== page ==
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On Passing, And Failing, Civics (Editorial)

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Despite the current dysfunction, the United States remains a beacon of hope and opportunity for many, and the structure of its government — separation of powers, for example — is a thing of genius developed by men of genius. (Yes, the founders were men, but we should remain ever grateful to women like Abigail Adams, who reminded her husband, John, that “all men would be tyrants if they could.”)

Serving in this government should be an honor, and understanding this government should be a requirement.

So we were sorry last week to see another Arkansas legislator acknowledge the dishonor he had done to the government and its citizens. State Sen. Jake C. Files, R-Fort Smith, pleaded guilty to three federal felonies: wire fraud and money laundering in connection with money routed to him from the state General Improvement Fund and an unrelated charge of bank fraud. He also resigned from the Legislature, effective Feb. 9.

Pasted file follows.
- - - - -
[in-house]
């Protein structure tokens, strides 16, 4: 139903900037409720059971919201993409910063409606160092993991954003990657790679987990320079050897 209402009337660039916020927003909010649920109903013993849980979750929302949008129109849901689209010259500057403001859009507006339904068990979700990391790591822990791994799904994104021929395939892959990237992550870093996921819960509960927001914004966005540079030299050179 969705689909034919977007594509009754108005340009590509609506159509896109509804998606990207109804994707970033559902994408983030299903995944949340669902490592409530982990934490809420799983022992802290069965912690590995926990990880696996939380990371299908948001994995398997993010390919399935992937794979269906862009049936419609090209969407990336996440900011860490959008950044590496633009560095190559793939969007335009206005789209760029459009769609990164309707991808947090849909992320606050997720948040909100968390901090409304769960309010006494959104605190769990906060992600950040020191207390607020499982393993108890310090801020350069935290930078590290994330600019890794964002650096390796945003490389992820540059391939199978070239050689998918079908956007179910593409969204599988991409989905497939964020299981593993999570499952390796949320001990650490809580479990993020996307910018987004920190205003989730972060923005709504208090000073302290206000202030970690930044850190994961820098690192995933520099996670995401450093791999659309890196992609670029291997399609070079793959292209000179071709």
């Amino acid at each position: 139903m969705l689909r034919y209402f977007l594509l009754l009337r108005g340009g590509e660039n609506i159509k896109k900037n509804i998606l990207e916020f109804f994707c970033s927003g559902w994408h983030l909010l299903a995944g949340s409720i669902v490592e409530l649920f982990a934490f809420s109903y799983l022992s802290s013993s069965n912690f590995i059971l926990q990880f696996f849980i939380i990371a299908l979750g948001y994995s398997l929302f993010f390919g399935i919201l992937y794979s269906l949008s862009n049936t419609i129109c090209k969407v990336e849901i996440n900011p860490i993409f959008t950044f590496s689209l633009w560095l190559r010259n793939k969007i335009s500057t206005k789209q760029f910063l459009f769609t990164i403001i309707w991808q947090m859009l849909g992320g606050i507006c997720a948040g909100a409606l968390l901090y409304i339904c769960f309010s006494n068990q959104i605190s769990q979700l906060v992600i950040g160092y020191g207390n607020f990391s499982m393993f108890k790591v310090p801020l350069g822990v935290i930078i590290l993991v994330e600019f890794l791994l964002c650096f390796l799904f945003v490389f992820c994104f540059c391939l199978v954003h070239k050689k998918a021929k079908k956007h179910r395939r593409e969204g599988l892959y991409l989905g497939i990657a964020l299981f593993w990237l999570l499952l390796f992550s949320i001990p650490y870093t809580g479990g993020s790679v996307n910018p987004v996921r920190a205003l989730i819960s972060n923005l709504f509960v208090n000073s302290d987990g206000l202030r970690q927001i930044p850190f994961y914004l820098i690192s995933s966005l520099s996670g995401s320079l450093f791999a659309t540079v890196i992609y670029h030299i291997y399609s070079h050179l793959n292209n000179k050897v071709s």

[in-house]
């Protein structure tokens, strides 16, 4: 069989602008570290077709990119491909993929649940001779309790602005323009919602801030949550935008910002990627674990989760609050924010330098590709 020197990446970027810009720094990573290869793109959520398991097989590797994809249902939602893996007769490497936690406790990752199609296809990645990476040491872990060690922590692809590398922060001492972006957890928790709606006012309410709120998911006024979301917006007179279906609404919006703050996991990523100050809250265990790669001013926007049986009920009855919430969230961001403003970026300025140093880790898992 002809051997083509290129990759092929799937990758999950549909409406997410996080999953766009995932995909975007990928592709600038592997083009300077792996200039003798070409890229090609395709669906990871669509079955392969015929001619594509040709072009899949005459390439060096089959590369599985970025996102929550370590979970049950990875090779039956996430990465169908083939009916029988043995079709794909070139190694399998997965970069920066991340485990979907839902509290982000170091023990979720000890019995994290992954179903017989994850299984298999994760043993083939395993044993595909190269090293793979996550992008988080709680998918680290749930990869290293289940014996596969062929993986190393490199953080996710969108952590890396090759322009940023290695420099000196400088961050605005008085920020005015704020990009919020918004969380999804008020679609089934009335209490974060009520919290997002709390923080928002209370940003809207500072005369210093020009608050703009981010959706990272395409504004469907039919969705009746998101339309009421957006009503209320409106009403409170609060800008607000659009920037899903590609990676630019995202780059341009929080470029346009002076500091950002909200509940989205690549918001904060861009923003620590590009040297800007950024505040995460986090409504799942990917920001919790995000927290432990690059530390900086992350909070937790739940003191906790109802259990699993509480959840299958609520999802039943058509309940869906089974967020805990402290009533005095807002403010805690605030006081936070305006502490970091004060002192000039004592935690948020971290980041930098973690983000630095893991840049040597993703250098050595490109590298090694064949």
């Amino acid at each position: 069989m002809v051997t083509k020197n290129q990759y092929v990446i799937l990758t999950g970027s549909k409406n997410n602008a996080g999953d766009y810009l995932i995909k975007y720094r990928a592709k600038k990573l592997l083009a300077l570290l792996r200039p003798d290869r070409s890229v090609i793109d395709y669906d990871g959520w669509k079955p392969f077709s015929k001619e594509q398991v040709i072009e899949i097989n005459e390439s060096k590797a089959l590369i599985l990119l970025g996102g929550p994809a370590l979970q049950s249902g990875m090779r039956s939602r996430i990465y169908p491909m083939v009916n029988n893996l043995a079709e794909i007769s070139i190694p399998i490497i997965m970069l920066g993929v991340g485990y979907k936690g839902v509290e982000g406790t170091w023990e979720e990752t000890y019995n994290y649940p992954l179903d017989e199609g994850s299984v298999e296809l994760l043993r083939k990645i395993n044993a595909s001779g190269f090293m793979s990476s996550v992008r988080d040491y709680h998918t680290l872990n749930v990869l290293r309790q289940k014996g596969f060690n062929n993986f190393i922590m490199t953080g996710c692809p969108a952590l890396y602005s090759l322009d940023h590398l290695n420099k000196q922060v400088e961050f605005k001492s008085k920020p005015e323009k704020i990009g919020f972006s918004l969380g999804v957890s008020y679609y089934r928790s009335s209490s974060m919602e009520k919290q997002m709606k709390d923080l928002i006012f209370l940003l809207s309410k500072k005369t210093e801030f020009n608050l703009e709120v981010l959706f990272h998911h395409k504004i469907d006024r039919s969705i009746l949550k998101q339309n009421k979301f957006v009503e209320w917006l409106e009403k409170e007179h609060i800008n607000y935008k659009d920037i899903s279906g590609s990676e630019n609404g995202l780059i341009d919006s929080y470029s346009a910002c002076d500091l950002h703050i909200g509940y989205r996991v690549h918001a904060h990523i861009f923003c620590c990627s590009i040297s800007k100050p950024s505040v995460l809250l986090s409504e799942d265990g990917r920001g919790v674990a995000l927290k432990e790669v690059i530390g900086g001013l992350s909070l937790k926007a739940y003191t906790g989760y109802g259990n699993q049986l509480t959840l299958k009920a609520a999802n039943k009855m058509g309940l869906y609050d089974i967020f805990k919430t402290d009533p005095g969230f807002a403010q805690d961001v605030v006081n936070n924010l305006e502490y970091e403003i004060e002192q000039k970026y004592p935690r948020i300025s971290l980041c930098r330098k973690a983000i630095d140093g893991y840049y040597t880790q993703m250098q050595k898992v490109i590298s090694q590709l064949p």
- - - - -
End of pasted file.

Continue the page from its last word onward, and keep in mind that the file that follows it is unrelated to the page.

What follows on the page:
Abuse of GIF money, a program tailor-made to be abused, has also led to a guilty plea by former state Rep. Micah Neal, R-Springdale, and the indictment of former state Sen. Jon Woods, R-Springdale.

But we were pleased to be reminded by the Arkansas Democrat-Gazette of Act 478 of 2017, by Rep. Bruce Cozart, R-Hot Springs. It requires Arkansas students to pass a civics test, the same test immigrants must pass to become naturalized American citizens, to be eligible for high school diplomas or General Educational Development certificates.

The bar is low; students must correctly answer only 60 of the 100 questions. But Google the test. You might be surprised to find yourself getting a couple of answers wrong.

(When the bill was being debated, Rep. John Walker, D-Little Rock, suggested legislators should impose the same testing requirements on themselves. That suggestion, unsurprisingly and unfortunately, went nowhere.)

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